7. Fabrication and Optical Characterization of Silicon Nanostructure Arrays by Laser Interference Lithography and Metal-Assisted Chemical Etching

    Directory of Open Access Journals (Sweden)

    P. Heydari

    2014-10-01

    Full Text Available In this paper metal-assisted chemical etching has been applied to pattern porous silicon regions and silicon nanohole arrays in submicron period simply by using positive photoresist as a mask layer. In order to define silicon nanostructures, Metal-assisted chemical etching (MaCE was carried out with silver catalyst. Provided solution (or materiel in combination with laser interference lithography (LIL fabricated different reproducible pillars, holes and rhomboidal structures. As a result, Submicron patterning of porous areas and nanohole arrays on Si substrate with a minimum feature size of 600nm was achieved. Measured reflection spectra of the samples present different optical characteristics which is dependent on the shape, thickness of metal catalyst and periodicity of the structure. These structures can be designed to reach a photonic bandgap in special range or antireflection layer in energy harvesting applications. The resulted reflection spectra of applied method are comparable to conventional expensive and complicated dry etching techniques.

  8. Porous media heat transfer for injection molding

    Science.gov (United States)

    Beer, Neil Reginald

    2016-05-31

    The cooling of injection molded plastic is targeted. Coolant flows into a porous medium disposed within an injection molding component via a porous medium inlet. The porous medium is thermally coupled to a mold cavity configured to receive injected liquid plastic. The porous medium beneficially allows for an increased rate of heat transfer from the injected liquid plastic to the coolant and provides additional structural support over a hollow cooling well. When the temperature of the injected liquid plastic falls below a solidifying temperature threshold, the molded component is ejected and collected.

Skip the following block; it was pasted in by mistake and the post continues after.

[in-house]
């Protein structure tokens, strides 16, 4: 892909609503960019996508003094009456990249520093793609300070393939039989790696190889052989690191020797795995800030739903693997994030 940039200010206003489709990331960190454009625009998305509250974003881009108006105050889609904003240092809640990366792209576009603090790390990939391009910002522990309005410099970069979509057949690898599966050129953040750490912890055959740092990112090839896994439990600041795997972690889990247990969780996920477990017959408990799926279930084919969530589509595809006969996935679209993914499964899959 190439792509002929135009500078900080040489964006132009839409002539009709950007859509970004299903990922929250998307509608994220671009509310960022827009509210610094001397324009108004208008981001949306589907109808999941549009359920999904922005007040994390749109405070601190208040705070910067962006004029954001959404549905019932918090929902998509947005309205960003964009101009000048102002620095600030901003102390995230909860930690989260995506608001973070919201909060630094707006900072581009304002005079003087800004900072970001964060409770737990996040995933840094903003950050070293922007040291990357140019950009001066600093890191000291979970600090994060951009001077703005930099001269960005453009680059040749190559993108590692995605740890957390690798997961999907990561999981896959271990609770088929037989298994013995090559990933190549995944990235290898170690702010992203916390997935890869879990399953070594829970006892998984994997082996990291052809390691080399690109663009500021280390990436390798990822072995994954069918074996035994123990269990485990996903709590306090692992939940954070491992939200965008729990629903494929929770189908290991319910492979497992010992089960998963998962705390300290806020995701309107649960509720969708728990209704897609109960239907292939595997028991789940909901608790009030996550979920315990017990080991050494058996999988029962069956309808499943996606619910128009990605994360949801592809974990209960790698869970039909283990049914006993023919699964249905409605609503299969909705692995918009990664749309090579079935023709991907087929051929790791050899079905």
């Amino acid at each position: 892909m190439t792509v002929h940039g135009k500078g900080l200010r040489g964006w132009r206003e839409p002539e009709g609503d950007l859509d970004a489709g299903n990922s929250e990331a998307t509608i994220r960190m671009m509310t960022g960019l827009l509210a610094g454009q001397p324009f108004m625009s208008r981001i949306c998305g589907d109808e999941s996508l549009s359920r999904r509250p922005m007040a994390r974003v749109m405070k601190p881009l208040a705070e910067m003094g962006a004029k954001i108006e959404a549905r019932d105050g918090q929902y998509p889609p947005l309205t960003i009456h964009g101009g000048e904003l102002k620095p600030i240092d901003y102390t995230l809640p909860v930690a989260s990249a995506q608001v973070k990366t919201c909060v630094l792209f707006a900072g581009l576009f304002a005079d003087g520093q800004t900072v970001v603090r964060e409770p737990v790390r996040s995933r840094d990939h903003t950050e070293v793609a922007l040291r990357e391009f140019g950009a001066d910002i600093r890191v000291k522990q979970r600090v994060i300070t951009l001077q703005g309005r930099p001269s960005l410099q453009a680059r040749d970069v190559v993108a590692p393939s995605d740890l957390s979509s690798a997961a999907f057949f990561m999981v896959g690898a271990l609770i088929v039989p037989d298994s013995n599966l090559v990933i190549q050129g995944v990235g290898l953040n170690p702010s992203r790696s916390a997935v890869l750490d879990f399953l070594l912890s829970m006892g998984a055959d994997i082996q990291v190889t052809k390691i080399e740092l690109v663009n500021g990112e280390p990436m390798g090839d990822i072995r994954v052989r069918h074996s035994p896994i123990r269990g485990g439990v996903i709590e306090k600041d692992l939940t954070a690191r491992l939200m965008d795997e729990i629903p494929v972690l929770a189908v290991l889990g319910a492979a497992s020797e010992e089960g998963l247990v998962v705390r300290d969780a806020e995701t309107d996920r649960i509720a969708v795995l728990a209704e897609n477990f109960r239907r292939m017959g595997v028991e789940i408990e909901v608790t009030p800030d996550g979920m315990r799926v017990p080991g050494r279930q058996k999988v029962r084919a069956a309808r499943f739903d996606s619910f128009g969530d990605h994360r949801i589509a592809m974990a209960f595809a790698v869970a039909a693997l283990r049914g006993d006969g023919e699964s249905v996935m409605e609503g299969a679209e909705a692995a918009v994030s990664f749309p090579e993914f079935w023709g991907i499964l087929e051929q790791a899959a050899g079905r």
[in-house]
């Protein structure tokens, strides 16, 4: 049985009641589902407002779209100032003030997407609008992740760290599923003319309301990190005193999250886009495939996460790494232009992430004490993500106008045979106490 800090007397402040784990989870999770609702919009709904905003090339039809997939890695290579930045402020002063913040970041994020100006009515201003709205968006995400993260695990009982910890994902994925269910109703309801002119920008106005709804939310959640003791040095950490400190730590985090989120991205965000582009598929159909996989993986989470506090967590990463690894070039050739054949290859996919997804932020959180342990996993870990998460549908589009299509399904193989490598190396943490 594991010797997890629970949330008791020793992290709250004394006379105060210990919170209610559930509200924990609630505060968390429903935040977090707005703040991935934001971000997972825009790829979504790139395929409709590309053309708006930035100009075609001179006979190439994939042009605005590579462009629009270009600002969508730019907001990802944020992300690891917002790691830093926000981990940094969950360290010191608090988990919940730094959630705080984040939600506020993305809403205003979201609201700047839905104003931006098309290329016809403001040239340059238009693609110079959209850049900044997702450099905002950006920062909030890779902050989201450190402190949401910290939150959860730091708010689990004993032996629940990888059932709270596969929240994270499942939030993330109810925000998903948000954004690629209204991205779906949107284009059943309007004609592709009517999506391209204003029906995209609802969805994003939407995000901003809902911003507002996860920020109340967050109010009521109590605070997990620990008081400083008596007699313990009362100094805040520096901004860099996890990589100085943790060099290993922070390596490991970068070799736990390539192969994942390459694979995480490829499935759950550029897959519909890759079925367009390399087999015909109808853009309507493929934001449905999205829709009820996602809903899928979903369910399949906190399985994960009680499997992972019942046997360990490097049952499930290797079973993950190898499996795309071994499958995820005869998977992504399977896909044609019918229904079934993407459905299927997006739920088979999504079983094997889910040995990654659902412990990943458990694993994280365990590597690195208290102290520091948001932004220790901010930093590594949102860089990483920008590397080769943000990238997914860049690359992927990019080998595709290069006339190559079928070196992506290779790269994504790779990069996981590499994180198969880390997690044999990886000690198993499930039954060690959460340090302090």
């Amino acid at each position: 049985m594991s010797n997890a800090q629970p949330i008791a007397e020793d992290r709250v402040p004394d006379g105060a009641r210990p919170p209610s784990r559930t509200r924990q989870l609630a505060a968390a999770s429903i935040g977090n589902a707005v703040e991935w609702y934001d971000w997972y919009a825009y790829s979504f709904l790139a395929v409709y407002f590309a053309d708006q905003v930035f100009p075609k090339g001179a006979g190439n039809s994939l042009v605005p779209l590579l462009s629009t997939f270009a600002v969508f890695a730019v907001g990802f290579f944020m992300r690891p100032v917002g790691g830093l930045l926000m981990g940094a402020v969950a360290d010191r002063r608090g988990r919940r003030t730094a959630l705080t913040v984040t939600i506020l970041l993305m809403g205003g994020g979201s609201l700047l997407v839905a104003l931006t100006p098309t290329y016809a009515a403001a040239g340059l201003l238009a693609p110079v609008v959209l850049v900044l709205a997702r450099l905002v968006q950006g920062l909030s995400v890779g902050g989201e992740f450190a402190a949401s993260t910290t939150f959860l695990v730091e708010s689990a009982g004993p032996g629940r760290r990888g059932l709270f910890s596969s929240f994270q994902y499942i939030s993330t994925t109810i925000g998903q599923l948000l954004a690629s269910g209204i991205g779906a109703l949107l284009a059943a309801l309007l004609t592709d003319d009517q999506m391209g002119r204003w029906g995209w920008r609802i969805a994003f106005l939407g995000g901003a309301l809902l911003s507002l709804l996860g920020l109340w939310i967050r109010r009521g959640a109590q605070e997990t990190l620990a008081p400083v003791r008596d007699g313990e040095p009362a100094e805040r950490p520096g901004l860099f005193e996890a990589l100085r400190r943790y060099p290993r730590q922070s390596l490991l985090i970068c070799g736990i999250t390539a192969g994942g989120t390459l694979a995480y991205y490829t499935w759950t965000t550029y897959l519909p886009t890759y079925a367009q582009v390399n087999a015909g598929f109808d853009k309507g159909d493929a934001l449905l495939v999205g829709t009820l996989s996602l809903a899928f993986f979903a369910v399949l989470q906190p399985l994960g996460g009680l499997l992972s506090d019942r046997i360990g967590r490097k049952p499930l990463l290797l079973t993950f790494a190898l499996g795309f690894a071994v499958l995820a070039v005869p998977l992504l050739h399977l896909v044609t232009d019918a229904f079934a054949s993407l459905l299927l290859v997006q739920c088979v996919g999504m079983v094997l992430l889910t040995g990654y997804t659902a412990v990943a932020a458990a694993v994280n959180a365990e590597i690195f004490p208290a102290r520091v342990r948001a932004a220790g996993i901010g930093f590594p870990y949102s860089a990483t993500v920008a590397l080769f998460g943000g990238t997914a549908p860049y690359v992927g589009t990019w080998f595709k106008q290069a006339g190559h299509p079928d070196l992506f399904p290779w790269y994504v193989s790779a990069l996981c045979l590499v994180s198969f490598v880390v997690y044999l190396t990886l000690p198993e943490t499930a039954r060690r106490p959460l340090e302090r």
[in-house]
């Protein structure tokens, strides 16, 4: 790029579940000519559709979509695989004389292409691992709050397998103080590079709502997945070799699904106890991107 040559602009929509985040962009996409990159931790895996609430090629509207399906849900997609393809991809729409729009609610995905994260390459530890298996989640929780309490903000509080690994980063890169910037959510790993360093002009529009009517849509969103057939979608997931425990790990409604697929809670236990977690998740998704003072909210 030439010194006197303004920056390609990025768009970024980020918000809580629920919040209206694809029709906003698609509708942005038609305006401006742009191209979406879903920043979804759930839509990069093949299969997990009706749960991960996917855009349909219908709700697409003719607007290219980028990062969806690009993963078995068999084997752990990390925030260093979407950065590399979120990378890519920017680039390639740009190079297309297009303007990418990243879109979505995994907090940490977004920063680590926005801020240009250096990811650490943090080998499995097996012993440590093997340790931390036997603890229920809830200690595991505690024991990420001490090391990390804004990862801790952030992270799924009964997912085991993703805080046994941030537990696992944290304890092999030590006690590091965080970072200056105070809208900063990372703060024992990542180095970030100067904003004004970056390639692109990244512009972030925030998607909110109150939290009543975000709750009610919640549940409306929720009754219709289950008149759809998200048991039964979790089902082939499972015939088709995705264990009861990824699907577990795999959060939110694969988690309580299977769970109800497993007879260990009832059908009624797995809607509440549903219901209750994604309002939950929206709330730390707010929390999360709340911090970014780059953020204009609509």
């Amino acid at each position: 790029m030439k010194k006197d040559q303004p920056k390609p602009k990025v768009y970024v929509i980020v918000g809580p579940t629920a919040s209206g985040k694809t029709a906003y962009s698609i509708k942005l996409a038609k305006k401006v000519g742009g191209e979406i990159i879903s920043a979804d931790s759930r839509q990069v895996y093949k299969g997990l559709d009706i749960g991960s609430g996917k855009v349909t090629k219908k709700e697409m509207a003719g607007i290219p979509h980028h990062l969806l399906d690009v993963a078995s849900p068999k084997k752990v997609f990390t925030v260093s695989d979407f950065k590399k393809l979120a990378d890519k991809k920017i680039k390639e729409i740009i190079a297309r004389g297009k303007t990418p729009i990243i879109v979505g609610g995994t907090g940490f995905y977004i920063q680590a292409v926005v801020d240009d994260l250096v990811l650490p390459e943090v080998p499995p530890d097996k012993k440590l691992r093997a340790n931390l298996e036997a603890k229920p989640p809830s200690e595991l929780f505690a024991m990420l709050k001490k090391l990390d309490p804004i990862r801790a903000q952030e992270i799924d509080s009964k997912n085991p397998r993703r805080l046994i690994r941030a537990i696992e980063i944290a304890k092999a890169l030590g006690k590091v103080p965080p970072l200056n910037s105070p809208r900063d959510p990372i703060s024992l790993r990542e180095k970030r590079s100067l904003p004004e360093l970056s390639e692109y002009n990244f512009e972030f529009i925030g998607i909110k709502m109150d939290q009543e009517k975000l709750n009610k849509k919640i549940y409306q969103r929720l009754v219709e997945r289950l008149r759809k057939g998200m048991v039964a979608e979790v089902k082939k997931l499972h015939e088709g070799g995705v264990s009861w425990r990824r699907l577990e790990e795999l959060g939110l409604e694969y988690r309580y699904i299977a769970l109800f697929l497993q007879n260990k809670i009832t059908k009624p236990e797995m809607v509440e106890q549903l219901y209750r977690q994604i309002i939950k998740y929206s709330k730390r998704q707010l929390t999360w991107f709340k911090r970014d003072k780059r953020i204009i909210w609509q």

9. Modelling of Emulsion Flow in Porous Media

    Energy Technology Data Exchange (ETDEWEB)

    Abou-Kassem, J.H. [UAE University (United Arab Emirates); Farouq Ali, S.M. [UAE University (United Arab Emirates)

    1995-06-01

    Oil recovery methods predominantly involve emulsion formation. Oil recovery simulation requires the incorporation of emulsion characteristics and flow in porous media, in order to optimize oil recovery from petroleum reservoirs. This paper explored the nature and rheology of emulsions, and evaluated several models of flow of Newtonian and non-Newtonian fluids in porous media. It also summarized in situ emulsion formation in porous media. A model for both Newtonian and non-Newtonian emulsion fluid flow was proposed, with special emphasis on pore size, and tortuosity in the porous media.

  10. The kinetics of porous insertion electrodes

    Energy Technology Data Exchange (ETDEWEB)

    Atlung, S; West, K [British Columbia Univ., Vancouver (Canada)

    1989-05-01

    The principles of porous electrodes are discussed as well as the discharge of the insertion compound, the working potential, transport in the electrolyte, the time dependence of the electrolyte concentration, and modeling of the porous electrode. The simulation of a TiS2 porous electrode and the composite insertion electrode are considered as well. The influence of electrode thickness and porosity in a typical porous TiS2 electrode is revealed. It is shown that the use of insertion compounds as battery electrodes is limited by the requirement that the inserted ion must be distributed in the interior of the insertion compound particle. 15 refs.

  11. Leafy nanostructure PANI for material of supercapacitors

    OpenAIRE

    XI Dong; CHEN Xinman

    2013-01-01

    Nanostructure conducting polyaniline(PANI) has great potential applications in supercapacitor electrode materials.In this paper,we report a template-free approach to synthesize PANI by a galvanostatic current procedure with a three-electrode configuration directly on indium-doped tin-oxide substrates (ITO).The morphology of product was characterized by Hitachi S-4800 field emission scanning electron microscope (FE-SEM).Due to the nanostructure,the specific capacitance of PANI film with the th...

  12. Directed spatial organization of zinc oxide nanostructures

    Science.gov (United States)

    Hsu, Julia [Albuquerque, NM; Liu, Jun [Richland, WA

    2009-02-17